Black seed oil (from the seed of black cumin, Nigella sativa) is promoted as a healthy, alternative oil for use on salads and other foods but it tends to be more expensive than other oils, such as extra virgin olive oil and avocado oil, and has a strong taste that some people find unpleasant.
Clinical studies, conducted primarily in parts of Asia, suggest that black seed oil, in liquid or capsule form, as well as black seed powder, may modestly lower blood sugar levels in people with diabetes. There is also preliminary evidence that black seed oil may modestly reduce blood pressure, cholesterol and weight, and it may help with asthma as well as thyroid status in people with Hashimoto's disease. For certain conditions, the efficacy may depend on which form is used (oil or powder).
Some studies suggest that black seed oil may help eradicate H. pylori (a bacteria linked to gastric ulcers).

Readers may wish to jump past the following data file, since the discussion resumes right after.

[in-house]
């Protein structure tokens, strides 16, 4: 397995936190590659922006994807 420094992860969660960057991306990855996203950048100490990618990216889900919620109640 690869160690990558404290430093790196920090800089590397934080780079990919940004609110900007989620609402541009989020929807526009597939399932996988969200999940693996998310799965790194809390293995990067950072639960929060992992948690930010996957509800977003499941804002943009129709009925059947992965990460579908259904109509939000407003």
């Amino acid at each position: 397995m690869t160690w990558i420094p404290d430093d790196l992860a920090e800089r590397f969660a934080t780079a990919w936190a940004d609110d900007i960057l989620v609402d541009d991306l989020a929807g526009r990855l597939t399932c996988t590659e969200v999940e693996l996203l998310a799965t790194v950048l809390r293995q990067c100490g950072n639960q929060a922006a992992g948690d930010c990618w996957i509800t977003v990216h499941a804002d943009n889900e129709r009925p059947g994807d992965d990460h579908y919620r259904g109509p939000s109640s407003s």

Sign in as a member for more details including dosing, side effects, and potential drug interactions with black seed oil.
Join today to unlock all member benefits including full access to all CL Answers and over 1,400 reviews.Join Now
Already a member? Sign In Here.
Join now at www.consumerlab.com/join/
Submit your comment
This feature is restricted to active members.
Join now to add comments and get all member benefits, including over 1,400 reviews.Join Now
Already a member? Sign in here.
Agree to Comment Terms
Please abide by the following:
For your privacy, only your first name (from your account) followed by a random number will appear with your comment. Your last name and email address will not be displayed.
Your comment has been submitted
We will review your comment before it is posted.